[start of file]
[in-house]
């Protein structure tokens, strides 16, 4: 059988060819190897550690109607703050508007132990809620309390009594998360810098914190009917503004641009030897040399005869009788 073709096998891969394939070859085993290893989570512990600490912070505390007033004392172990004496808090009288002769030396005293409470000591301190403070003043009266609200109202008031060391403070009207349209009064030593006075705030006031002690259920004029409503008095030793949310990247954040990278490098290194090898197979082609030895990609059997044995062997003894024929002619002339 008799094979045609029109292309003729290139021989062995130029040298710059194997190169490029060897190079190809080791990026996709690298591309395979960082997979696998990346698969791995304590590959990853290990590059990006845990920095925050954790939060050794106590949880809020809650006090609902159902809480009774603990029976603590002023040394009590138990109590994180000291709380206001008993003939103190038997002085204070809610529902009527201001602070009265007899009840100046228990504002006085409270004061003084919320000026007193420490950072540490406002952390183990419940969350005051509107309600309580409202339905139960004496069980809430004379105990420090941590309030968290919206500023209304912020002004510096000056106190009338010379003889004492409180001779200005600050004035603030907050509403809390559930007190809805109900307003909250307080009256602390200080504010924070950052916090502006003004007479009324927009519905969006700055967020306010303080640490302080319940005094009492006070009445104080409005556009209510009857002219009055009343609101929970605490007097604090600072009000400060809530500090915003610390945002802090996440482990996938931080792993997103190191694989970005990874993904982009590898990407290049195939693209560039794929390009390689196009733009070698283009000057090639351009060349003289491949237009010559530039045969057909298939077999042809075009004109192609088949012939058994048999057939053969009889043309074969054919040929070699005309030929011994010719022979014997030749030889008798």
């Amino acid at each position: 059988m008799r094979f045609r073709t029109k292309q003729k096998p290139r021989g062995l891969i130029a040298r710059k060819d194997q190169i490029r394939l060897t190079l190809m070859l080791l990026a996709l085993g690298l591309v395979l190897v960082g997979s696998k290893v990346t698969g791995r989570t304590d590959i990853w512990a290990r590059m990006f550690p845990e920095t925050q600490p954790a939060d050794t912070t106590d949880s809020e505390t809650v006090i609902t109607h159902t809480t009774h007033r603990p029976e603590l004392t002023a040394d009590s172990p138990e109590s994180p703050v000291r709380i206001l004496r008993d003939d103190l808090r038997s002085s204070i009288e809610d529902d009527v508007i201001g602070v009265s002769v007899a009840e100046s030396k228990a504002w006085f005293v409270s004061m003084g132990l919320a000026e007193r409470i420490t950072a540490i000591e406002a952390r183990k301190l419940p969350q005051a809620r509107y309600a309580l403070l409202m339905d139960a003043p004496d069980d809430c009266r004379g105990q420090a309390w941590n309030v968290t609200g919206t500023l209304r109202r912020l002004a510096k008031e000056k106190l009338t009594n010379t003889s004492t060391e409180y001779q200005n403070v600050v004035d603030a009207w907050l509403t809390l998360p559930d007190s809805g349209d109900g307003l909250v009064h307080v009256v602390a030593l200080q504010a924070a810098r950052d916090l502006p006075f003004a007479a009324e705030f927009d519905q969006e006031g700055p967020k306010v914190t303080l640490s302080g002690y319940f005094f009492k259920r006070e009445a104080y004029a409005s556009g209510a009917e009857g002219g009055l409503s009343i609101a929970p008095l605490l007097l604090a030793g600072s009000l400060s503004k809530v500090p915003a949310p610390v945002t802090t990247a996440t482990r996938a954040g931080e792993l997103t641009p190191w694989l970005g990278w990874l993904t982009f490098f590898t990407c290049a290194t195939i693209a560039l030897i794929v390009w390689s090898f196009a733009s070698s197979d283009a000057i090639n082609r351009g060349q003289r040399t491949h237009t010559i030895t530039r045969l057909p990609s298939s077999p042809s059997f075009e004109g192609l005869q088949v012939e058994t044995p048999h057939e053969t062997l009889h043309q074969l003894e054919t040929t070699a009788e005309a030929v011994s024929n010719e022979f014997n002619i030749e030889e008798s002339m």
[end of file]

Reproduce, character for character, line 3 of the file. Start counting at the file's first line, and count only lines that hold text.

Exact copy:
């Amino acid at each position: 059988m008799r094979f045609r073709t029109k292309q003729k096998p290139r021989g062995l891969i130029a040298r710059k060819d194997q190169i490029r394939l060897t190079l190809m070859l080791l990026a996709l085993g690298l591309v395979l190897v960082g997979s696998k290893v990346t698969g791995r989570t304590d590959i990853w512990a290990r590059m990006f550690p845990e920095t925050q600490p954790a939060d050794t912070t106590d949880s809020e505390t809650v006090i609902t109607h159902t809480t009774h007033r603990p029976e603590l004392t002023a040394d009590s172990p138990e109590s994180p703050v000291r709380i206001l004496r008993d003939d103190l808090r038997s002085s204070i009288e809610d529902d009527v508007i201001g602070v009265s002769v007899a009840e100046s030396k228990a504002w006085f005293v409270s004061m003084g132990l919320a000026e007193r409470i420490t950072a540490i000591e406002a952390r183990k301190l419940p969350q005051a809620r509107y309600a309580l403070l409202m339905d139960a003043p004496d069980d809430c009266r004379g105990q420090a309390w941590n309030v968290t609200g919206t500023l209304r109202r912020l002004a510096k008031e000056k106190l009338t009594n010379t003889s004492t060391e409180y001779q200005n403070v600050v004035d603030a009207w907050l509403t809390l998360p559930d007190s809805g349209d109900g307003l909250v009064h307080v009256v602390a030593l200080q504010a924070a810098r950052d916090l502006p006075f003004a007479a009324e705030f927009d519905q969006e006031g700055p967020k306010v914190t303080l640490s302080g002690y319940f005094f009492k259920r006070e009445a104080y004029a409005s556009g209510a009917e009857g002219g009055l409503s009343i609101a929970p008095l605490l007097l604090a030793g600072s009000l400060s503004k809530v500090p915003a949310p610390v945002t802090t990247a996440t482990r996938a954040g931080e792993l997103t641009p190191w694989l970005g990278w990874l993904t982009f490098f590898t990407c290049a290194t195939i693209a560039l030897i794929v390009w390689s090898f196009a733009s070698s197979d283009a000057i090639n082609r351009g060349q003289r040399t491949h237009t010559i030895t530039r045969l057909p990609s298939s077999p042809s059997f075009e004109g192609l005869q088949v012939e058994t044995p048999h057939e053969t062997l009889h043309q074969l003894e054919t040929t070699a009788e005309a030929v011994s024929n010719e022979f014997n002619i030749e030889e008798s002339m």